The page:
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In Bahrain, An Uprising Unabated

By Husain Abdulla in Politics, June 4, 2013

Husain Abdulla, the founder and Director of Americans for Democracy and Human Rights in Bahrain looks at the last two years since the uprising in Bahrain and the vital relationship between the Bahraini rulers and the US administration.

Europe flunks the solar panel test

By François Godement in Environment, May 29, 2013

François Godement, Professor of political science at Sciences Po in Paris and Senior policy fellow of the European Council on Foreign Relations asks whether the fact that Chinese solar panels are benefitting from unfair subsidies is damaging to the EU and its negotiating position.

Chemical weapons, the Middle East, the UN and Syria

By Bob Rigg in Features, May 20, 2013

The former senior editor of the Organisation for the Prohibition of Chemical Weapons, Bob Rigg, asks: “In a region with a long history of nuclear and chemical weapons, when is a red line a red line?”

In Tehran, All Eyes on North Korea

By Giorgio Cafiero and Shawn VL in Politics, May 16, 2013

“What happens with respect to North Korea can affect Iran, and what happens with Iran can affect North Korea.” This statement, issued last month by U.S. Secretary of State John Kerry, underscores the Obama administration’s understanding of the North Korea-Iran connection.

A History of the World in Twelve Maps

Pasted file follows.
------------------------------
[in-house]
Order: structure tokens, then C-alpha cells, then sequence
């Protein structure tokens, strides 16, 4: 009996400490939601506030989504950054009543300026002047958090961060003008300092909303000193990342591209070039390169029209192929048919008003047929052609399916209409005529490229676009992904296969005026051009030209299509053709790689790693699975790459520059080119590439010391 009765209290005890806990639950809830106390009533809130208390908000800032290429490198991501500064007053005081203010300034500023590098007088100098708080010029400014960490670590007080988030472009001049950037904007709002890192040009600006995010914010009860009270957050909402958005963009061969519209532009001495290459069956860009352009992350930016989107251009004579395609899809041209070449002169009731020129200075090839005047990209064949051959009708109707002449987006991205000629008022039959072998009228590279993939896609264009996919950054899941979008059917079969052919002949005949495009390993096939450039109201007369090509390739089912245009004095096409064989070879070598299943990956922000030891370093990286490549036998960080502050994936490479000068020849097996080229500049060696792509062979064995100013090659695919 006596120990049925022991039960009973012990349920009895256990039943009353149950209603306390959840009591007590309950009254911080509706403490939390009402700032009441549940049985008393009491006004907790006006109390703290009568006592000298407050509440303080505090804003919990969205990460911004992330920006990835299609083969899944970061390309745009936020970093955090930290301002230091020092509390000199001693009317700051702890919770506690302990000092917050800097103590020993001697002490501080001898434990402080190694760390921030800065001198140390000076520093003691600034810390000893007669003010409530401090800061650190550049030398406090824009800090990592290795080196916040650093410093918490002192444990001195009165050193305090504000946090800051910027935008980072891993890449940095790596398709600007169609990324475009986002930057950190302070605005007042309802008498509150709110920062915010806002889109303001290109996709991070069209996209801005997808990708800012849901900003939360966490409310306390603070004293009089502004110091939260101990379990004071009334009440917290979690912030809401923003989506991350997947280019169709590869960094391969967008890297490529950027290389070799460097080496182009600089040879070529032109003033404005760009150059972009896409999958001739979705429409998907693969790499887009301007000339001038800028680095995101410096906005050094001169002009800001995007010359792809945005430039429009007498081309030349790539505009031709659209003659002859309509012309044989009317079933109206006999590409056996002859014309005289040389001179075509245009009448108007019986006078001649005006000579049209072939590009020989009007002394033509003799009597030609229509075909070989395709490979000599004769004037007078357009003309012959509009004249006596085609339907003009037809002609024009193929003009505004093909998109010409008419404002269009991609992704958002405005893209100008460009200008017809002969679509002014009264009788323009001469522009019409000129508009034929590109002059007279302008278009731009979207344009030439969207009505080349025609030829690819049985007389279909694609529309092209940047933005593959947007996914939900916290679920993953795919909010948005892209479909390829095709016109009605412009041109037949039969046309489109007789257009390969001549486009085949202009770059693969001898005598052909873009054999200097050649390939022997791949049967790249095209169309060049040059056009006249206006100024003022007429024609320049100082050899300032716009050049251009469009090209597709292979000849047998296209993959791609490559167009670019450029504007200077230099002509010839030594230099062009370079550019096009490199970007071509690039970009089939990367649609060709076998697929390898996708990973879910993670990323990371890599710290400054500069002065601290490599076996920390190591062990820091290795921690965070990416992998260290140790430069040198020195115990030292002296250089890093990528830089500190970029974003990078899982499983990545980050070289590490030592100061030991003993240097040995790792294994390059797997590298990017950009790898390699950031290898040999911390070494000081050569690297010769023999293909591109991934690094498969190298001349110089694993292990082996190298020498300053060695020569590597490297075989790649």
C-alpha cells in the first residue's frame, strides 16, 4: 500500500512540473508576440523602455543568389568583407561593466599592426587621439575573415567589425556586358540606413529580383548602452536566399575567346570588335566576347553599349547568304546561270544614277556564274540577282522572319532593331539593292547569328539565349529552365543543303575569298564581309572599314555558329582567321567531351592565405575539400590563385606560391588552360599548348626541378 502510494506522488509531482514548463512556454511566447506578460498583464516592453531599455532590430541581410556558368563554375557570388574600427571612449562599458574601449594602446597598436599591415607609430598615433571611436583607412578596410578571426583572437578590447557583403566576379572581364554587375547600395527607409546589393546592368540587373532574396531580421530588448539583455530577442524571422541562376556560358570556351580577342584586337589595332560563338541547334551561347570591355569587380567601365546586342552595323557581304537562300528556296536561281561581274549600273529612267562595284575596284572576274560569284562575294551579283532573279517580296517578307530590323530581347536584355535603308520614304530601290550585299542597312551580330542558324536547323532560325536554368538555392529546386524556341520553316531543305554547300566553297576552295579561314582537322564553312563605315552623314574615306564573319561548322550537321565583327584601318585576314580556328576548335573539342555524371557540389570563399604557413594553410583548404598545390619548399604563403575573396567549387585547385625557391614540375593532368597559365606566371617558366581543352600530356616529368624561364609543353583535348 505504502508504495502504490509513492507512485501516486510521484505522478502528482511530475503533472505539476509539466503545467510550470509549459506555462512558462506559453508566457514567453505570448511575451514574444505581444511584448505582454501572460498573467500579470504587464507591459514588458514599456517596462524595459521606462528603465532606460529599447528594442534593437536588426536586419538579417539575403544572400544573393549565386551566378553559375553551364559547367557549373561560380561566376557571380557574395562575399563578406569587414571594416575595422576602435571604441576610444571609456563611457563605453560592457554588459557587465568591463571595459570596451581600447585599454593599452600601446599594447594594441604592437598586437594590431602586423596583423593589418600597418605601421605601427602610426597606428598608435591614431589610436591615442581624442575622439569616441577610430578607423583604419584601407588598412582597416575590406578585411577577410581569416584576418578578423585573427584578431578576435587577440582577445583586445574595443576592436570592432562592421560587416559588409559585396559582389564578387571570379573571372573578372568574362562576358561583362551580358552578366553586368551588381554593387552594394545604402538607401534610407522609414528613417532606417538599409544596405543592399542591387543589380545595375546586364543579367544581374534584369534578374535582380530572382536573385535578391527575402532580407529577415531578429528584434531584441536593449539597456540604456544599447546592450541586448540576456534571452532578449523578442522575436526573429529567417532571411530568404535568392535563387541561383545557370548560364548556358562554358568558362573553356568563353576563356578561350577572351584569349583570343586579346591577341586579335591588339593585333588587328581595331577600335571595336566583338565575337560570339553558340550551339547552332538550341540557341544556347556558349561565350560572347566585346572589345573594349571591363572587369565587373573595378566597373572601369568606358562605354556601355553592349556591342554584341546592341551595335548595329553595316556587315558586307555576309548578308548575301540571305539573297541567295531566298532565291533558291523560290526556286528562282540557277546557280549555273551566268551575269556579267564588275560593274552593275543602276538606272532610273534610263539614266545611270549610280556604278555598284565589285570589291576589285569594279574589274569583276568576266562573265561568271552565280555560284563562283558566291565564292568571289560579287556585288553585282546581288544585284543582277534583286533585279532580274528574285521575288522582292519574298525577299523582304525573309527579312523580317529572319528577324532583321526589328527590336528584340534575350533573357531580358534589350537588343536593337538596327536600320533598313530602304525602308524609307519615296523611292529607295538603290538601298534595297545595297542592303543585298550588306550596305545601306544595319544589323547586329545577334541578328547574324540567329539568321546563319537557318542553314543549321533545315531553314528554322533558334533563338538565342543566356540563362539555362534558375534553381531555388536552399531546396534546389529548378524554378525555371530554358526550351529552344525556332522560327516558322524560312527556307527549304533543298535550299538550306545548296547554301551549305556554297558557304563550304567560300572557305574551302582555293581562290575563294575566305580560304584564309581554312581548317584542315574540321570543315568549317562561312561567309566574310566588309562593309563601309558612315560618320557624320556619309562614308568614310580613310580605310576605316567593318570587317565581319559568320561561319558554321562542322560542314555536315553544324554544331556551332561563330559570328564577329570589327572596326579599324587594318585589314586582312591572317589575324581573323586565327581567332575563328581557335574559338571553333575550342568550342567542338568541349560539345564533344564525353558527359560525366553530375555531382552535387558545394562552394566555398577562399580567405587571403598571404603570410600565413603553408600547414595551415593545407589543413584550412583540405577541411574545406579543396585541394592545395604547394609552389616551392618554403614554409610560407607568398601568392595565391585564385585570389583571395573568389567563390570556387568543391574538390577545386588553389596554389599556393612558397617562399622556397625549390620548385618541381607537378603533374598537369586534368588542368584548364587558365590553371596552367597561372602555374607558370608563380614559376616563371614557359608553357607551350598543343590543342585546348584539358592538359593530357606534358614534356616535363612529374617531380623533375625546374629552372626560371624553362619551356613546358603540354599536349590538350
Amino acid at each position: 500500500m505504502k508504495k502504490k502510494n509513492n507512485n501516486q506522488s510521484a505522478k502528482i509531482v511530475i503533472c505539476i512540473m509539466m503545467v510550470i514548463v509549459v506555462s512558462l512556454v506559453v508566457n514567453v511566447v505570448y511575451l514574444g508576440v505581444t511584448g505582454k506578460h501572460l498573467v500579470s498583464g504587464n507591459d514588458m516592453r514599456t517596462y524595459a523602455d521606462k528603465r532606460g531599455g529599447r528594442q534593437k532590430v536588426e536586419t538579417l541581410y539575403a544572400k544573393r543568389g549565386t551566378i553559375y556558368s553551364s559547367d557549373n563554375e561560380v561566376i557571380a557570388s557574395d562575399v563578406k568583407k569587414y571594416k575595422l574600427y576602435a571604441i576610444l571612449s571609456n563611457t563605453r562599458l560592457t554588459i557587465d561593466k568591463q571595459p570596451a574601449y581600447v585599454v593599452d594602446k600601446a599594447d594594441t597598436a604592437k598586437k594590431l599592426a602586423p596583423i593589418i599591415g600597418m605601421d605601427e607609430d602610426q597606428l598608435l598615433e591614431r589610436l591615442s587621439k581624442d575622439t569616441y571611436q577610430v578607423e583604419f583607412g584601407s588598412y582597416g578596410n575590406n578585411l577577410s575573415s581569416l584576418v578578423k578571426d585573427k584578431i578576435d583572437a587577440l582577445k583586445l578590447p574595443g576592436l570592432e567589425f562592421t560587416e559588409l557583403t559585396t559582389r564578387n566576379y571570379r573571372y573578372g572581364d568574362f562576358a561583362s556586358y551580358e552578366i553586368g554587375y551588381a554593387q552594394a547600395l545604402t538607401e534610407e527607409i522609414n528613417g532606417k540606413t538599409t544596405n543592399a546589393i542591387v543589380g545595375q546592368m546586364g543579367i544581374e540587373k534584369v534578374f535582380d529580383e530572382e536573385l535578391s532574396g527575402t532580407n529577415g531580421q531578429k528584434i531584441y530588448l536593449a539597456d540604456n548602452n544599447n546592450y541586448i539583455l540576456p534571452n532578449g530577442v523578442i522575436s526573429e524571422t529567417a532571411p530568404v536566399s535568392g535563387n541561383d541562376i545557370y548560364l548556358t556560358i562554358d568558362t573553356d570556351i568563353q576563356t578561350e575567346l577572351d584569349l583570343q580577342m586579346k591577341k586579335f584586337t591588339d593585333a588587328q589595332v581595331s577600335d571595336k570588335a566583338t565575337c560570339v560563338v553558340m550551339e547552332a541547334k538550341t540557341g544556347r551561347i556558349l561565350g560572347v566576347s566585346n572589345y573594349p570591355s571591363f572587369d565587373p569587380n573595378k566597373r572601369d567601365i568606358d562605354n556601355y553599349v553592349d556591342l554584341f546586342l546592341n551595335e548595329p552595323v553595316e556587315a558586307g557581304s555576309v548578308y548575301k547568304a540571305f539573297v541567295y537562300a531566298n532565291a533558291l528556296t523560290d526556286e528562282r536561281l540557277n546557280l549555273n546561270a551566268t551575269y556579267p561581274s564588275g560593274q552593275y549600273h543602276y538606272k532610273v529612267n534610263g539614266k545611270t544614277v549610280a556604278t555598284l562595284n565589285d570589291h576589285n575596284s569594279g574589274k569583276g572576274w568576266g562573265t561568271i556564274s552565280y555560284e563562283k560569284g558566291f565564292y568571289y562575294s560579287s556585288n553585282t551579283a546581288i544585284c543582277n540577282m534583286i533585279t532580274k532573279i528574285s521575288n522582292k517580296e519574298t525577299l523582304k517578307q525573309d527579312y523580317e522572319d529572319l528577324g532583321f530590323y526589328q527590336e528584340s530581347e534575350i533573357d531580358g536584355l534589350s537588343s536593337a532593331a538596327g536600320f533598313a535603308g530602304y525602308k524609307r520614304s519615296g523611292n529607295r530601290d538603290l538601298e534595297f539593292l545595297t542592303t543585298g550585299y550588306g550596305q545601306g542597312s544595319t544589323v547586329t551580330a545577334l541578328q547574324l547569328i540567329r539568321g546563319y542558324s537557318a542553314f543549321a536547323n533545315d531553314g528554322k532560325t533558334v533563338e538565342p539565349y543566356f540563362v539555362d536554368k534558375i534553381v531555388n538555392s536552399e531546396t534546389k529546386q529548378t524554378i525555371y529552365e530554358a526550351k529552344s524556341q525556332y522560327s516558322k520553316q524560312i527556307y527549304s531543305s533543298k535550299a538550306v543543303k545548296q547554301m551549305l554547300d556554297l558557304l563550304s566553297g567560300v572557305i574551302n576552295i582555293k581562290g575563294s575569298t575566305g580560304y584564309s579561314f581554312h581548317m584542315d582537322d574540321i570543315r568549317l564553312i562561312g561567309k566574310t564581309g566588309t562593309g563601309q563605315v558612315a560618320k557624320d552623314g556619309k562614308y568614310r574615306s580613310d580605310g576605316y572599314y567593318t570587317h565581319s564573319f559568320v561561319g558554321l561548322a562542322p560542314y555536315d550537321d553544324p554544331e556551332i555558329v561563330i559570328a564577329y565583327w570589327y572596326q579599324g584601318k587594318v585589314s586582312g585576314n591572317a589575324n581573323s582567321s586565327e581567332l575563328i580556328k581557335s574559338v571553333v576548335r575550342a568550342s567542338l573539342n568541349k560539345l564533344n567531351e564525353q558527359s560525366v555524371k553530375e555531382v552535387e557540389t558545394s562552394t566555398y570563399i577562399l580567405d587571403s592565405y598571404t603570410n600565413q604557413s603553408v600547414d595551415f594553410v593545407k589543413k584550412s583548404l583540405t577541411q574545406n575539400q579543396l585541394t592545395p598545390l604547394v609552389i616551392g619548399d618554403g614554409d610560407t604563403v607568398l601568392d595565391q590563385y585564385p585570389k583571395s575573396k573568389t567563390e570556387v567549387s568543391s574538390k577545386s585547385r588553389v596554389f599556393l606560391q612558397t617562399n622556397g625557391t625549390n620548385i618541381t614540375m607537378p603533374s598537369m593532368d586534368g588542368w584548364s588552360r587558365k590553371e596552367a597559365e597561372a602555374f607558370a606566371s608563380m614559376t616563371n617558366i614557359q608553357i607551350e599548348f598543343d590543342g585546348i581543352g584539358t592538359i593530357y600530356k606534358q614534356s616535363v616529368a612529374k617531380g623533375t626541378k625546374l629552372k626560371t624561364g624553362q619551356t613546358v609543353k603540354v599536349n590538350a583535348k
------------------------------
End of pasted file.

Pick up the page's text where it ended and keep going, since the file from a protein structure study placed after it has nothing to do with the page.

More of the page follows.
By Allston Mitchell in Arts and Culture, May 12, 2013

Jerry Brotton’s “A History of the World in Twelve Maps” traces the history of the world through the development and art of map-making by looking in detail at twelve maps that literally made history.

A Financial Transaction Tax for Europe

By Andrea Baranes in Economics and Finance, May 11, 2013

A tax on financial transactions in Europe could reduce harmful speculation and help restore some political control over the markets. So why don’t we have one yet?

A short history of banks and democracy

By John Keane in Economics and Finance, May 10, 2013

The extraordinary bounce-back of the banks reveals the most disturbing, but least obvious, largely invisible, feature of the unfinished European crisis: the transformation of democratic taxation states into post-democratic banking states.

The Erosion of Europe

By Joschka Fischer in Politics, May 1, 2013

Joschka Fischer, German Foreign Minister and Vice Chancellor from 1998-2005, on the leadership crisis facing Europe, the possible disintegration of the Union and the need for a solidarity-based solution to the debt crisis.

In Guatemala, A Mass Grave for the Truth

By Patricia Davis in Politics, April 24, 2013

In a week of remarkable events and reversals in Guatemala, the genocide trial of former dictator Efrain Rios Montt came to an abrupt halt on April 18 as a judge ruled all proceedings to date invalid.

A Legacy of Rogues in Afghanistan

By Jennifer Norris in Politics,

Afghan militias created by the United States have been accused of committing serious human rights abuses against local populations. Americans who left Zero Dark Thirty thinking that the dark stain of torture is behind us should be cautioned by the U.S. exit strategy in Afghanistan.